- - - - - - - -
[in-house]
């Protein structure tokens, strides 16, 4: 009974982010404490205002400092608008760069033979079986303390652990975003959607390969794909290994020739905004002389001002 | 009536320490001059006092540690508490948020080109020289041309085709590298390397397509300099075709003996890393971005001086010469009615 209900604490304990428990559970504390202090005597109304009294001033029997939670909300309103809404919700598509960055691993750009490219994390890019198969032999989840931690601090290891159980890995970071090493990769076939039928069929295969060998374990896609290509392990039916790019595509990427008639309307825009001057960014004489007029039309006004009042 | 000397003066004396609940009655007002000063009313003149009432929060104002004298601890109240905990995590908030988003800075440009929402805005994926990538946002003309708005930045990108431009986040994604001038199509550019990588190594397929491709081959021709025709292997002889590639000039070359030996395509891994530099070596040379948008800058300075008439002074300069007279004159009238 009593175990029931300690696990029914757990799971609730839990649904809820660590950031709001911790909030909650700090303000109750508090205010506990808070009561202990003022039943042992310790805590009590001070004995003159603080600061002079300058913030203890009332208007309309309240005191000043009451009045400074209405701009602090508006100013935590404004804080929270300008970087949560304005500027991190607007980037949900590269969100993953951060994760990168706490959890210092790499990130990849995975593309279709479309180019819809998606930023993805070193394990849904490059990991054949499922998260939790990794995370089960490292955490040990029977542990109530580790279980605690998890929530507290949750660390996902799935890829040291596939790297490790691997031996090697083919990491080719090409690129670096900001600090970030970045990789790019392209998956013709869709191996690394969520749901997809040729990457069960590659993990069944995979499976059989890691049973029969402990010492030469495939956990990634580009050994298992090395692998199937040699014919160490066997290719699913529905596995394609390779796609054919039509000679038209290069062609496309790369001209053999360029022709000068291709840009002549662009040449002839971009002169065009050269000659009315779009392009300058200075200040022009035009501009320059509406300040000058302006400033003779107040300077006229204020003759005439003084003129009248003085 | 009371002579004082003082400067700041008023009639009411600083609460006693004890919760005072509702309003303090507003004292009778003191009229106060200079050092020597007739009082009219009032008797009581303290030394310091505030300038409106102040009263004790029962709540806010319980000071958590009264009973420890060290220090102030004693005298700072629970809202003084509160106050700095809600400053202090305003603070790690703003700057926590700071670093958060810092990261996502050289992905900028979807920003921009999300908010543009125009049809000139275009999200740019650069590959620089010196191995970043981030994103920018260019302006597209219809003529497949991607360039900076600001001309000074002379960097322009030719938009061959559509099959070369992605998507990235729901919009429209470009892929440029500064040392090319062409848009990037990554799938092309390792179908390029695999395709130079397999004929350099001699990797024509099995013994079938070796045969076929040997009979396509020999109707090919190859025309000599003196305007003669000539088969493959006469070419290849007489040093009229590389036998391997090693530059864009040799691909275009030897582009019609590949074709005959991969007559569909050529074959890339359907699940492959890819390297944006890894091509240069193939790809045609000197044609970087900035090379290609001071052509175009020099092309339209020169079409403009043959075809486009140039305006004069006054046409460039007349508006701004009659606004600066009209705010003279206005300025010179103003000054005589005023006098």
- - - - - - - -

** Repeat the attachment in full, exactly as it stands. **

[in-house]
């Protein structure tokens, strides 16, 4: 009974982010404490205002400092608008760069033979079986303390652990975003959607390969794909290994020739905004002389001002 | 009536320490001059006092540690508490948020080109020289041309085709590298390397397509300099075709003996890393971005001086010469009615 209900604490304990428990559970504390202090005597109304009294001033029997939670909300309103809404919700598509960055691993750009490219994390890019198969032999989840931690601090290891159980890995970071090493990769076939039928069929295969060998374990896609290509392990039916790019595509990427008639309307825009001057960014004489007029039309006004009042 | 000397003066004396609940009655007002000063009313003149009432929060104002004298601890109240905990995590908030988003800075440009929402805005994926990538946002003309708005930045990108431009986040994604001038199509550019990588190594397929491709081959021709025709292997002889590639000039070359030996395509891994530099070596040379948008800058300075008439002074300069007279004159009238 009593175990029931300690696990029914757990799971609730839990649904809820660590950031709001911790909030909650700090303000109750508090205010506990808070009561202990003022039943042992310790805590009590001070004995003159603080600061002079300058913030203890009332208007309309309240005191000043009451009045400074209405701009602090508006100013935590404004804080929270300008970087949560304005500027991190607007980037949900590269969100993953951060994760990168706490959890210092790499990130990849995975593309279709479309180019819809998606930023993805070193394990849904490059990991054949499922998260939790990794995370089960490292955490040990029977542990109530580790279980605690998890929530507290949750660390996902799935890829040291596939790297490790691997031996090697083919990491080719090409690129670096900001600090970030970045990789790019392209998956013709869709191996690394969520749901997809040729990457069960590659993990069944995979499976059989890691049973029969402990010492030469495939956990990634580009050994298992090395692998199937040699014919160490066997290719699913529905596995394609390779796609054919039509000679038209290069062609496309790369001209053999360029022709000068291709840009002549662009040449002839971009002169065009050269000659009315779009392009300058200075200040022009035009501009320059509406300040000058302006400033003779107040300077006229204020003759005439003084003129009248003085 | 009371002579004082003082400067700041008023009639009411600083609460006693004890919760005072509702309003303090507003004292009778003191009229106060200079050092020597007739009082009219009032008797009581303290030394310091505030300038409106102040009263004790029962709540806010319980000071958590009264009973420890060290220090102030004693005298700072629970809202003084509160106050700095809600400053202090305003603070790690703003700057926590700071670093958060810092990261996502050289992905900028979807920003921009999300908010543009125009049809000139275009999200740019650069590959620089010196191995970043981030994103920018260019302006597209219809003529497949991607360039900076600001001309000074002379960097322009030719938009061959559509099959070369992605998507990235729901919009429209470009892929440029500064040392090319062409848009990037990554799938092309390792179908390029695999395709130079397999004929350099001699990797024509099995013994079938070796045969076929040997009979396509020999109707090919190859025309000599003196305007003669000539088969493959006469070419290849007489040093009229590389036998391997090693530059864009040799691909275009030897582009019609590949074709005959991969007559569909050529074959890339359907699940492959890819390297944006890894091509240069193939790809045609000197044609970087900035090379290609001071052509175009020099092309339209020169079409403009043959075809486009140039305006004069006054046409460039007349508006701004009659606004600066009209705010003279206005300025010179103003000054005589005023006098």